Economic growth, openness, industry and CO2modelling: are regulatory policies important in Turkish economies?


Kllavuz E., DOĞAN İ.

International Journal of Low-Carbon Technologies, vol.16, no.2, pp.476-487, 2021 (SCI-Expanded) identifier

  • Publication Type: Article / Article
  • Volume: 16 Issue: 2
  • Publication Date: 2021
  • Doi Number: 10.1093/ijlct/ctaa070
  • Journal Name: International Journal of Low-Carbon Technologies
  • Journal Indexes: Science Citation Index Expanded (SCI-EXPANDED), Scopus, Academic Search Premier, Applied Science & Technology Source, CAB Abstracts, Compendex, Computer & Applied Sciences, Greenfile, INSPEC, Directory of Open Access Journals
  • Page Numbers: pp.476-487
  • Keywords: ARDL bound test, CO2emissions, EKC, Turkey
  • Yozgat Bozok University Affiliated: Yes

Abstract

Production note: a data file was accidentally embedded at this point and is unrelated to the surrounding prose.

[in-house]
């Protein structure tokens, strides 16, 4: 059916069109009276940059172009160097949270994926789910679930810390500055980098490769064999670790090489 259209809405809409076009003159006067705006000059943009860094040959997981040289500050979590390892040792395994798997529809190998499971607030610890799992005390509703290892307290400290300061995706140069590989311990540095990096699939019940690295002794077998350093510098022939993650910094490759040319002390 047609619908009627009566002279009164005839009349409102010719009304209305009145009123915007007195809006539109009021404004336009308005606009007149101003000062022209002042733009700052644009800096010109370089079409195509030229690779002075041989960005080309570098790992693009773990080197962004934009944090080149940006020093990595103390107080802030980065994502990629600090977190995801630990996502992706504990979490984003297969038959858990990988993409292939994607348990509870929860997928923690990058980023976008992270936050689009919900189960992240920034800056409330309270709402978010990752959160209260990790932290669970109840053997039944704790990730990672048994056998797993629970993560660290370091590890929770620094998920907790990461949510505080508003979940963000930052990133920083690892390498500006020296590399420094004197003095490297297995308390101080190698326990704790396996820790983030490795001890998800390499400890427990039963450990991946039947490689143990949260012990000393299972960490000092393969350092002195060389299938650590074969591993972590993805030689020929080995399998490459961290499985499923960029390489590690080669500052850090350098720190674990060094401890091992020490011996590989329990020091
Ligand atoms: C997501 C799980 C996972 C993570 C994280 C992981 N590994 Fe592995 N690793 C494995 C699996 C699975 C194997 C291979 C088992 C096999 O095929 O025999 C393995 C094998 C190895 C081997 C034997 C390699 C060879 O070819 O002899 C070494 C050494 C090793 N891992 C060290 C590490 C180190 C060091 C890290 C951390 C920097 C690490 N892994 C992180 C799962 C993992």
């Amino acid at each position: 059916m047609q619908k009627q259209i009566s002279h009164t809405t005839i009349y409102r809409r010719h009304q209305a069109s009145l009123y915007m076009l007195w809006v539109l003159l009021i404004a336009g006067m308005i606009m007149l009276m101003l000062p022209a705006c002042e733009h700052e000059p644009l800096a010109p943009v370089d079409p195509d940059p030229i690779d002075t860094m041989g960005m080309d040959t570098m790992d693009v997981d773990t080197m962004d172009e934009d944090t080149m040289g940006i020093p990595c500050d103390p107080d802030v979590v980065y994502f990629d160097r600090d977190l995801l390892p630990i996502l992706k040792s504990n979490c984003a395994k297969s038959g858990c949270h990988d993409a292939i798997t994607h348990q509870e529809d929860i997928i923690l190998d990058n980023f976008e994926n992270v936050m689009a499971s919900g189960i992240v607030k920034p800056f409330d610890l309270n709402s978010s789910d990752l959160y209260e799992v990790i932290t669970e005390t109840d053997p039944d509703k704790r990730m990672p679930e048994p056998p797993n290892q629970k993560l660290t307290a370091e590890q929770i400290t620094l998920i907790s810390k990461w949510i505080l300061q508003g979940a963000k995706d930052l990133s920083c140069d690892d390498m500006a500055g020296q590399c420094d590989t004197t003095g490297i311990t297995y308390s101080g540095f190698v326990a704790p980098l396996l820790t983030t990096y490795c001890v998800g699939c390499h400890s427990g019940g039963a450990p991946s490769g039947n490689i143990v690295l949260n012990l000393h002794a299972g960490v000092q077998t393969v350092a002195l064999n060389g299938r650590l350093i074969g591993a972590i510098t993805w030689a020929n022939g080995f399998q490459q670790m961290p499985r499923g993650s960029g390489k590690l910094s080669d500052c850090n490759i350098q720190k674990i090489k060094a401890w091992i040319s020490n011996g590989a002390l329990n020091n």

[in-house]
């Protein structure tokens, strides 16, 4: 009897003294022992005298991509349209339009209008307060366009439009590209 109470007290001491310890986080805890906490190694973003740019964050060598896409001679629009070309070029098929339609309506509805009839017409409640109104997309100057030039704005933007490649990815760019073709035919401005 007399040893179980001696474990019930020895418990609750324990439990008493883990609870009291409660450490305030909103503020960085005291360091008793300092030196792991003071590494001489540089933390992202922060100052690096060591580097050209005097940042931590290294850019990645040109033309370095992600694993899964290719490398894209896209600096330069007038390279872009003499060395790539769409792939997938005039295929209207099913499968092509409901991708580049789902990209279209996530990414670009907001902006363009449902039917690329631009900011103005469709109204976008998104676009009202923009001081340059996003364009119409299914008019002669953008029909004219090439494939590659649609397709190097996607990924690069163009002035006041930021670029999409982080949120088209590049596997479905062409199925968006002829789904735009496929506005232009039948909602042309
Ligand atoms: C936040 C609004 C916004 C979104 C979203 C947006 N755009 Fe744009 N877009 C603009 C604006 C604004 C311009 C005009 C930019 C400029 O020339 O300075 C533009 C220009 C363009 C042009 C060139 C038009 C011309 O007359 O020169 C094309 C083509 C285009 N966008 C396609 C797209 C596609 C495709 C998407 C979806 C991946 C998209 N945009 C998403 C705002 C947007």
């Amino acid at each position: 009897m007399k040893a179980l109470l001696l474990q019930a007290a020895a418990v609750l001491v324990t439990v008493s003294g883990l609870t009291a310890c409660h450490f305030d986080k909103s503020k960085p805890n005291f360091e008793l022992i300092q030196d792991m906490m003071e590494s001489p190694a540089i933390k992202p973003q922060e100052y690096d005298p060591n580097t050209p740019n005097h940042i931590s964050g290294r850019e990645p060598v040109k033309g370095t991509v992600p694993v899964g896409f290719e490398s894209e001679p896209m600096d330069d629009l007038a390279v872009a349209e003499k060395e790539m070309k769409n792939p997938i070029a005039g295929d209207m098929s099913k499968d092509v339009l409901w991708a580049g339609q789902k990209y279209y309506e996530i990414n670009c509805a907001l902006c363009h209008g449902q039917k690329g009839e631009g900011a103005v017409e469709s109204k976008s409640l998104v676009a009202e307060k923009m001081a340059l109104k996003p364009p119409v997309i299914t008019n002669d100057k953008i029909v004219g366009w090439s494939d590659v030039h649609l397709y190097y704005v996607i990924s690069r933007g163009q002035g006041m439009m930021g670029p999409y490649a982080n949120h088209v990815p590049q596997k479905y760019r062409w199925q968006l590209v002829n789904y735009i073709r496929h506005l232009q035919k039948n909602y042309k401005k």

As a result of economic growth, demand for energy increases as well as raw materials. The fact that energy sources are mostly fossil fuels has increased interest in causation between growth and environmental pollution. As global warming and climate changes gain importance in recent years, environmental pollution continues to be discussed in the economic literature. As Turkey's economy grows rapidly, its increasing energy needs are often met with fossil fuels because they are cheaper than other options. This study analyzes the availability of the environmental Kuznets curve (EKC) hypothesis, which analyzes an inverse U-shaped relation among carbon dioxide (CO2) emissions per capita and output for Turkey in the period 1961-2018. The study used the autoregressive distributed lag to demonstrate the short- and long-term relationship between CO2 emissions per capita, real income per capita, industry and trade openness. The conclusions do confirm that there is a quadratic relation between income and CO2 emissions, supporting EKC relation in the long term. The results also demonstrate that the CO2, which is a major component of greenhouse gases, are mainly specified by income in the long term and short term. The contribution of industry to CO2 is minimal in the long run, while trade openness does not have any effect.